Photo Information

Cpl. David Lamb, engineer from Cleveland, Ohio, with Combat Logistics Battalion (CLB) 26 instructs other Marines in the basics of minesweeping, part of a training plan to teach Marines the basics of other occupational specialties at Fort Pickett, Va., Sept. 15, 2012. This training is part of the 26th Marine Expeditionary Unit's pre-deployment training program. CLB-26 is one of the three reinforcements of 26th MEU, which is slated to deploy in 2013.

Photo by Cpl. Michael Lockett

Engineers become jacks-of-all-trades

15 Sep 2012 | Cpl. Michael Lockett 26th Marine Expeditionary Unit

One might not associate bulk fuel specialists with sweeping for mines or water purification specialists with operating heavy machinery. Nevertheless, the Marines of the engineer detachment of Combat Logistics Battalion 26, currently reinforcing the 26th Marine Expeditionary Unit, are doing precisely that.

The engineer detachment has instituted a training plan involving cross-training all of the Marines within the section, regardless of individual military occupational specialty. Specialists in bulk fuel, water purification, combat engineering, electrical work, and heavy equipment operation, combined skills and held training sessions to bring the rudimentary knowledge of their jobs to the other Marines in the detachment.

“It makes us more well-rounded, especially when we go out on ship. If we do get called up for a sweeping mission, or something along those lines, whoever’s there will be able to handle it,” said Cpl. David Lamb, a combat engineer with CLB-26 from Cleveland, Ohio. “It makes our capabilities that much better.”

The cross-training allows the detachment to be vastly more effective than its numbers would suggest. The section is comprised of slightly more than 30 Marines, who will likely be spread out among ships or continents during the deployment. Teaching the Marines the basic skills necessary to do each other’s jobs allows the detachment to function and offer the ground-level functions of every specialty no matter which Marines are present on the scene.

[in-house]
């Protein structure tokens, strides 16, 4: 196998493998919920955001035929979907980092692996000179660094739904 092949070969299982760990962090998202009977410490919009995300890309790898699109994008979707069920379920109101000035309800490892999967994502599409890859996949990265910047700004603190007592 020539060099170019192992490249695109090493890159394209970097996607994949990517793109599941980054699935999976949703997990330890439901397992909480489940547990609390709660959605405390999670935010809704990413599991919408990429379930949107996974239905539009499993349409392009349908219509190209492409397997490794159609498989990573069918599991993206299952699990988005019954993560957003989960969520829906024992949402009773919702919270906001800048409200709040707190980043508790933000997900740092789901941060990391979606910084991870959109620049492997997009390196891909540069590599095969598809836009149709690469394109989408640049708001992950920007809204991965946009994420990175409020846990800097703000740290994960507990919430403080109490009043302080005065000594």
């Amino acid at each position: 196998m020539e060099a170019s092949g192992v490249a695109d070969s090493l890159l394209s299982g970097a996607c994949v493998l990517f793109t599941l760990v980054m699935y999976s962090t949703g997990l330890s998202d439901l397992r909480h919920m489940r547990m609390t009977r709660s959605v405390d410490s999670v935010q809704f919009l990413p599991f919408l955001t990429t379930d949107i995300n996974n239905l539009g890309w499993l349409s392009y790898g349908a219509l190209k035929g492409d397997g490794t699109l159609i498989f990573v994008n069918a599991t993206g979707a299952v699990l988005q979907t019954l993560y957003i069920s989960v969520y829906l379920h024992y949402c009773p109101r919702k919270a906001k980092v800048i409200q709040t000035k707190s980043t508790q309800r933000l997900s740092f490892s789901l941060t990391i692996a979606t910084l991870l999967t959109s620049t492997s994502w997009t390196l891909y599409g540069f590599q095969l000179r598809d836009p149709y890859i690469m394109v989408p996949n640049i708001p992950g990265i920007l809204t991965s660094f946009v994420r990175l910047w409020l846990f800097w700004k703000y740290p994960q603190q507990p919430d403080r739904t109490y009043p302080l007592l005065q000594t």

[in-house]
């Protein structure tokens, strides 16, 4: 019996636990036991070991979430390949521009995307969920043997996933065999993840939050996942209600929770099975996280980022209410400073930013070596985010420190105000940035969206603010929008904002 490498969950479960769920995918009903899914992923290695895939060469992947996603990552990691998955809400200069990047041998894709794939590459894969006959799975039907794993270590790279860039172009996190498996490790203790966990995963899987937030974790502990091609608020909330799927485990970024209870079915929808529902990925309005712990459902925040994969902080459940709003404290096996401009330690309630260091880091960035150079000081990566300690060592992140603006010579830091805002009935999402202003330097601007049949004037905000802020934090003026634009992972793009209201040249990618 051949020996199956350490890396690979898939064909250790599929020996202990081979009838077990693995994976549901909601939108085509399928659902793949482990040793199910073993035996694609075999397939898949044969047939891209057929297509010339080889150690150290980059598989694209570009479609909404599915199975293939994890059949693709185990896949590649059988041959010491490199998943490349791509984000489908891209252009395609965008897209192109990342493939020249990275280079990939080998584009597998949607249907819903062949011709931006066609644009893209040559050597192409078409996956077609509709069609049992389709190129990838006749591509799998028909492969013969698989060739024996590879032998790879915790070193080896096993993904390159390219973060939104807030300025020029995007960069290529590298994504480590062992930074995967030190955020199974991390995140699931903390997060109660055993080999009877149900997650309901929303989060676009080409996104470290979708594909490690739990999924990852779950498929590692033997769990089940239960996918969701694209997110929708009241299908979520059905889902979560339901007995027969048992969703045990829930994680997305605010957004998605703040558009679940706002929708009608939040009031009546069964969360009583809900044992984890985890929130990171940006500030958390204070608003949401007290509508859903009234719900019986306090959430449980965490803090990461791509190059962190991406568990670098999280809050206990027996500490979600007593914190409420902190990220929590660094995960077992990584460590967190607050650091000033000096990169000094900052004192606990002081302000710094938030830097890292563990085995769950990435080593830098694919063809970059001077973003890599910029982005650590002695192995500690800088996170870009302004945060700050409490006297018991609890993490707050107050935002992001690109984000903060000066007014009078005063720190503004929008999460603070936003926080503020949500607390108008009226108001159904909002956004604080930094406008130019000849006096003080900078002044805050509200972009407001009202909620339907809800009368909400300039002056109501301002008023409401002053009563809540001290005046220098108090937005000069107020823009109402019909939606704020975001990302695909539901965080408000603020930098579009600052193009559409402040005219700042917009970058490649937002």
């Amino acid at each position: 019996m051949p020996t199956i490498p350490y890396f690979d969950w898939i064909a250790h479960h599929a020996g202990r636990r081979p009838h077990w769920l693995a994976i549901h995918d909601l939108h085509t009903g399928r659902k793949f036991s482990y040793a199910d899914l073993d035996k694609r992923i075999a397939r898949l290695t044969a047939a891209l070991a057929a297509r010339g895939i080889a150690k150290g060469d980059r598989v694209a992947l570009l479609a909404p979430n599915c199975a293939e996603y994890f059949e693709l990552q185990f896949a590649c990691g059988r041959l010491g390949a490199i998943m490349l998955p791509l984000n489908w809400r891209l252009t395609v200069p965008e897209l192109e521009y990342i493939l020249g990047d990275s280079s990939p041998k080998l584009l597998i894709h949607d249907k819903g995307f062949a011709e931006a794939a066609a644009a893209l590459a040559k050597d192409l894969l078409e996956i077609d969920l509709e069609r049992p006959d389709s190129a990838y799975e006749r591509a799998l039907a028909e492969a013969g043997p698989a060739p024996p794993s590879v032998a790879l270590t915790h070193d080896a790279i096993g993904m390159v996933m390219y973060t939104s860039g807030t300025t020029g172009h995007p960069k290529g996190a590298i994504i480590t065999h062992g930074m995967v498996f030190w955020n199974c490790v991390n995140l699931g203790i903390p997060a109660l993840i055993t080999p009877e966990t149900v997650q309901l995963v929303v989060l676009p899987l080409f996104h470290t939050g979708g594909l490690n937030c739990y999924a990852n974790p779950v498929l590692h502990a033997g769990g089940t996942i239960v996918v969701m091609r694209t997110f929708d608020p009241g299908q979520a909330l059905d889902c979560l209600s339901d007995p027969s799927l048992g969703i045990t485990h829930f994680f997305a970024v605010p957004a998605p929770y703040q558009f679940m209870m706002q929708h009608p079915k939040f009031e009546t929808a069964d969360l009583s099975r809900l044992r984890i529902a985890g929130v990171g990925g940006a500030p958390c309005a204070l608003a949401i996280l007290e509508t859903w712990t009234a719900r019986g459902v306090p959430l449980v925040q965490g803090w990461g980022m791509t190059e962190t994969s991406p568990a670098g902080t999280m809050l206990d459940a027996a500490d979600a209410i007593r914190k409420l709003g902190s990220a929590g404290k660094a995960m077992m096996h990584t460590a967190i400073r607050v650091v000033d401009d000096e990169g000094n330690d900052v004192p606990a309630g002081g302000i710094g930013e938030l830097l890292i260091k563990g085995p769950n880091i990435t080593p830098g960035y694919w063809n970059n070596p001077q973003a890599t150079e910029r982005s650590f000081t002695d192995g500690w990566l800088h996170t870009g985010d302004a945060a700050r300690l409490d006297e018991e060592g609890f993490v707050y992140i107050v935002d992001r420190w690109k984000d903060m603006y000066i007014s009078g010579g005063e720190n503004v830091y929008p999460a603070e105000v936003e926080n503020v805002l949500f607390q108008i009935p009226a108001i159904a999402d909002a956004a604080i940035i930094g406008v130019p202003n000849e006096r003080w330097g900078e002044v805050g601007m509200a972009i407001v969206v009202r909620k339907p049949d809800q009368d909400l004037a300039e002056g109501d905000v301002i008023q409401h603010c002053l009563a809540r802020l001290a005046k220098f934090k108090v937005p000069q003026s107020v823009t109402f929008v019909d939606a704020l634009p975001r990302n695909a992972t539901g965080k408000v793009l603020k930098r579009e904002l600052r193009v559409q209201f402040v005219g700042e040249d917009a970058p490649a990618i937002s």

“It enables us to accomplish all of our MOS-specific missions, even if those Marines are not present,” said Lance Cpl. Hunter Eden, a heavy equipment operator from Palm Bay, Fla. The cross-training allows the detachment to be a much larger asset in accomplishing the MEU’s mission. “We’ve got … resources to train each other, and we try to, so we’re proficient across the whole field,” said Eden.

Some of the skill sets the Marines have practiced so far include the basics of generator operation, fuel distribution, operating the tactical water purification system, and beginning their certification for operating some of the heavy machinery for setting up forward bases. Marines are also being taught the fundamentals of combat engineering, from safety procedures to assembling explosives, as well as their measurements and intended uses.  “It’s interesting, being in our detachment, given what a wide variety of MOS’s there are there. I’m learning a lot about other people’s MOS’s that I never would have cared about before because I was focusing on one job. This is how unique a CLB on a MEU can be,” said Lamb.

The Marines of the engineering detachment have much yet to learn, but they’re already well on their way to becoming one of the most versatile elements of the already flexible logistics combat element. With training on subjects like basic demolitions and urban breaching still to come, their knowledge base is sure to expand, enabling the MEU to accomplish its worldwide mission more effectively. “It’s just giving people the confidence in it before they do it in a real situation,” said Lamb.